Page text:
Managers have a number of tools at their disposal that make their job easier, especially in the age of data processing technology that allows them to make decisions quickly and accurately and monitor employee performance. Despite of this, it often happens that managers simply cannot meet their goal. One of the reasons why is the disinterest of employees and the reluctance to invest effort in fulfilling a certain task.
Regardless of the reason employees are not interested, through a strategy of giving and receiving promises, managers can encourage everyone in the department to engage more. This approach has only recently been developed and is based on carrot and stick tactics. Depending on whether employees keep their promise, they receive a reward or some form of punishment.
What is very interesting is the application of this tactic not only at lower ranks, but also with other managers of the same or higher rank. In cases where several departments are collaborating on one project, leaders or coordinators can ask each other for promises. By making a promise they put their reputation at stake, and this encourages them to be successful in carrying out their tasks. Such a mental circuit is then transferred to lower ranks within the department.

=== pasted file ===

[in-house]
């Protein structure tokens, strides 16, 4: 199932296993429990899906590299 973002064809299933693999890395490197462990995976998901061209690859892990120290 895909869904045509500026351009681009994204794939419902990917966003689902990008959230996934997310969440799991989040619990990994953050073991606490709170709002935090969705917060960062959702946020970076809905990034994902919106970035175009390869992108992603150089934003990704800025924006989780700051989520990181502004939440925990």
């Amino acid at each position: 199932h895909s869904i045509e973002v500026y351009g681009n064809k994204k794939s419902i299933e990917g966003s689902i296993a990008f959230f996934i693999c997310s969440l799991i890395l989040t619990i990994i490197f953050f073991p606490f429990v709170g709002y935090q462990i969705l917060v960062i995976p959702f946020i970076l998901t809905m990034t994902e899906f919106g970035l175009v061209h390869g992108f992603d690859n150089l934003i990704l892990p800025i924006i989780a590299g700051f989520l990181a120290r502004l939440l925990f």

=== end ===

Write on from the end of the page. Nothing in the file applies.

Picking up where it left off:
Encouraging promises has also proved to be very effective. For example, a department head may express a need for someone’s help with a particular task or project. An employee who shows initiative and calls for help is actually making a tacit promise that he is capable of carrying out the task. In such cases, managers do not need to work hard to encourage the employee to do his job effectively – just like managers of the same rank from the previous example, he promised to put his reputation at stake and will do everything to show himself in the best possible light.
What leaders shouldn’t forget is that they too must keep the promises they have made. For them, it is even more important than for employees. The moment they don’t keep their promise employees lose their zeal and willingness to work, often thinking it’s not worth the effort because the boss makes ‘empty promises’. That is why managers are initially advised to make smaller promises so as not to let down their employees and thus damage the company’s business.
Keep your promises and be consistent. Be the kind of person others can trust.